Why You Need to Give Your Team a Compass, Not a Map
Shifting terrain, unexpected roadblocks, and surprise attacks can be conquered only by travelers who can think and act without detailed instructions.
A map is certainly a handy tool to help you reach your destination. When the map is accurate, you can sit back and follow your course, no thinking required.
Your brain can really take a vacation if you're using the GPS guidance in your car or Google Maps. When the system tells you exactly how to navigate every twist and turn, you can focus elsewhere and simply comply.
But what if the map is wrong? When conditions change, such as roadwork or an accident, your GPS system no longer maximizes efficiency. Or when new roads are built before the system is updated, you find yourself relying on an outdated set of instructions.
Think about how you and your team navigate the work in your own organization. Do people require detailed, step-by-step instructions of exactly what to do at every moment (a map)? Management-by-operating-manuals worked fine back in the days when markets were local, customers were homogenous, product cycles occurred over decades, and complexity was minimal. Workers didn't need to think all that much on their own, as long as following the map would ensure their safe arrival.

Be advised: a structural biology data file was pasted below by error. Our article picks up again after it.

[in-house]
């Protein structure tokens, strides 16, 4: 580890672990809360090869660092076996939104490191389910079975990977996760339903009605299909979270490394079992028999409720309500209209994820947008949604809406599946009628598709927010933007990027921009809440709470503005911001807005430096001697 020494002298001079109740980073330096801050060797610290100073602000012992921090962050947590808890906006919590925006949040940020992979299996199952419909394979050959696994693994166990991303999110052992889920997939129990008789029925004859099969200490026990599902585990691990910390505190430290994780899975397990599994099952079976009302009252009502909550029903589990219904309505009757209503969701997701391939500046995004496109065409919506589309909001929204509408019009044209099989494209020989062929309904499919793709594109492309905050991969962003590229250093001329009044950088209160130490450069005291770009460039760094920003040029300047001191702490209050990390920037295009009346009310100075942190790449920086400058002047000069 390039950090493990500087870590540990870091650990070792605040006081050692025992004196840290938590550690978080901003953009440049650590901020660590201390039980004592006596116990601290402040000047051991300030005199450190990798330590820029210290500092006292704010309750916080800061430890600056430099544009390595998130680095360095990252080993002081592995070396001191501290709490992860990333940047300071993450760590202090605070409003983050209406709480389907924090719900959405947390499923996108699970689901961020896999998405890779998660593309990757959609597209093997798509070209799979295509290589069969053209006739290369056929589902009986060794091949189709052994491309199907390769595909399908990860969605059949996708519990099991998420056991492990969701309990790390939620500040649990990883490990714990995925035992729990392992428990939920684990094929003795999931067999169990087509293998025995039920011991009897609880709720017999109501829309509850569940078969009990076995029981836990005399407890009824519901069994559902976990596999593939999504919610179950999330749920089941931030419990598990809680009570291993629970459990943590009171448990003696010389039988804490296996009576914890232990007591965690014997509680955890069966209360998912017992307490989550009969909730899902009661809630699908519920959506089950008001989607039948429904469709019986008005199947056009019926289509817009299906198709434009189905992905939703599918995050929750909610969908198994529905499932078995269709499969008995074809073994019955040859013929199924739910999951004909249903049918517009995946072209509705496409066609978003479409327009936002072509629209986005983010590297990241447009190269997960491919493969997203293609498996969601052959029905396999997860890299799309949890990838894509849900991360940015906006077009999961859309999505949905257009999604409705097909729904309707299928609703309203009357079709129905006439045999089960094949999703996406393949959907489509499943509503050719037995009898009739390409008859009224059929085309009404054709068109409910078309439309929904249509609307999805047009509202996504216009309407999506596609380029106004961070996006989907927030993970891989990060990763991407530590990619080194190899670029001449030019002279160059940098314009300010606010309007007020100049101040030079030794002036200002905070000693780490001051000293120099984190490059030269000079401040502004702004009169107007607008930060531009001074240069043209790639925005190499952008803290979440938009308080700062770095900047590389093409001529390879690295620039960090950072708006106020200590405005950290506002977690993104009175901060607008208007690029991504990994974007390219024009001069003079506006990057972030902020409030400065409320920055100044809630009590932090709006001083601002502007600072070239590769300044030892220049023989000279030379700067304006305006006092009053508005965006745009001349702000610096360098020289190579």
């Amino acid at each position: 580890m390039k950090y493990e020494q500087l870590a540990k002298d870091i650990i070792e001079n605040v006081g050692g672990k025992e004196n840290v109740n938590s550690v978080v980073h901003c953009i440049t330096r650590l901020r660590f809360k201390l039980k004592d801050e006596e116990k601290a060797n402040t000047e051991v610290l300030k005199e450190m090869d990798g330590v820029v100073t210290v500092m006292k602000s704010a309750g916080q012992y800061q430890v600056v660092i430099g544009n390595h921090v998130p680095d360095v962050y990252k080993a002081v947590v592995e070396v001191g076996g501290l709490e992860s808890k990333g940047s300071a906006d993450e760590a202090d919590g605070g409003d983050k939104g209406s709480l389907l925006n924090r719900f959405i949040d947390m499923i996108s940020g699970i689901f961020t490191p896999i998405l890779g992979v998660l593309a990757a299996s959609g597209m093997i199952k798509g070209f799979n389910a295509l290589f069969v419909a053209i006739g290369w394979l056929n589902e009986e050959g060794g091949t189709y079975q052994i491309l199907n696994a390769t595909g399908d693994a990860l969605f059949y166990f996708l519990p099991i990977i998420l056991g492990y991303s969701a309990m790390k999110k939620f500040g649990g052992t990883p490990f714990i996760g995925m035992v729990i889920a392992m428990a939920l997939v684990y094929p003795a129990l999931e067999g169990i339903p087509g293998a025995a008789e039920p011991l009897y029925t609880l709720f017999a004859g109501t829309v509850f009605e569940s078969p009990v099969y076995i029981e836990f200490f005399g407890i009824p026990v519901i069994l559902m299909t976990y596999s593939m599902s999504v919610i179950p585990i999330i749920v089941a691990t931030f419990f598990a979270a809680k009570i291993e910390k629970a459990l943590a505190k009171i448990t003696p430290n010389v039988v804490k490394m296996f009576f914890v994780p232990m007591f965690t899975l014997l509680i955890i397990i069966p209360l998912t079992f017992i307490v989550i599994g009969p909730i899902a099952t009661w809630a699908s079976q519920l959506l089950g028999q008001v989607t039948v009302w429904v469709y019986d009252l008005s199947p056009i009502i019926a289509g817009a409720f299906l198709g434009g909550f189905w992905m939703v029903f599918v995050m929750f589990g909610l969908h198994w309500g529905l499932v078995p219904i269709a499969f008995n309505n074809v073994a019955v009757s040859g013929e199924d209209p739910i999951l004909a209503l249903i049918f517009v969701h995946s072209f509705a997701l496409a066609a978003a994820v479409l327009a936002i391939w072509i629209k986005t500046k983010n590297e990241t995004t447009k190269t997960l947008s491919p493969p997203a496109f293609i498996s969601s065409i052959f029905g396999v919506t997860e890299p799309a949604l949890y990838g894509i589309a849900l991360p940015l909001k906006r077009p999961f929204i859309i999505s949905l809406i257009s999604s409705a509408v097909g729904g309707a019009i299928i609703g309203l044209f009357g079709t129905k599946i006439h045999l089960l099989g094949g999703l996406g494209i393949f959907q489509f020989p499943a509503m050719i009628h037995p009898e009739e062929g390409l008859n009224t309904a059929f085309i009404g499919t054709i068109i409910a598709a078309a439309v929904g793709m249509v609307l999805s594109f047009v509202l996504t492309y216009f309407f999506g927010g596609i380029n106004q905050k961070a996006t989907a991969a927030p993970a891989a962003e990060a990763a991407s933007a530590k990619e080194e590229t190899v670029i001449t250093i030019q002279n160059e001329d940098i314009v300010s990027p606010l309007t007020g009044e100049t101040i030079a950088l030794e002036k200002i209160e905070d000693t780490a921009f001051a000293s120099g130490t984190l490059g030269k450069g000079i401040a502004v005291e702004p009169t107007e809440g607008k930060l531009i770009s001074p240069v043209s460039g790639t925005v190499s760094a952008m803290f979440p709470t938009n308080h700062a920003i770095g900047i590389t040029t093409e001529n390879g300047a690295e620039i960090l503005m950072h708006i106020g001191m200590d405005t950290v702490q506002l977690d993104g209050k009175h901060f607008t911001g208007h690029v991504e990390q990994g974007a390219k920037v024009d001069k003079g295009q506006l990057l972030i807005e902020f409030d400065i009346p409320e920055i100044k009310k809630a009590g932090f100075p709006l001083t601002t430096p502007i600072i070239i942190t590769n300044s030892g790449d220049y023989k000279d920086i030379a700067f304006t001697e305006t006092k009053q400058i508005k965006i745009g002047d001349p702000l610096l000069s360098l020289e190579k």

Boy, has the world changed.
With today's furious speed and mind-numbing complexity, there's no such thing as a map to success. Naive bosses who still hand out maps don't understand that the model no longer works. The cost to produce a map in the past may have been justified, since change was slow. But with a rate of change like none other in history, imagine trying to create a street map if the roadways completely changed five times an hour.
Not to mention, business victories now involve pioneering new ground, requiring the equivalent of off-roading through uncharted territory.
When teams or organizations turn off their brains and simply follow the map, progress shrivels. Issuing a compass, in contrast, is a far more effective approach to leadership. Provide a clear vision of your destination point, and give your team the tools to navigate their own path. Empower them to make decisions in the face of ambiguity.
Give them the target and resources, and then let them use their ingenuity and judgment to find the best route. Shifting terrain, unexpected roadblocks, and surprise attacks can be conquered only by travelers who can think and act without detailed instructions.
Creativity over compliance. Empowerment over control. Thinking over following. Compasses over maps.
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The iceberg of ignorance, is a study by Sidney Yoshida that states only 4 percent of problems are known to senior management.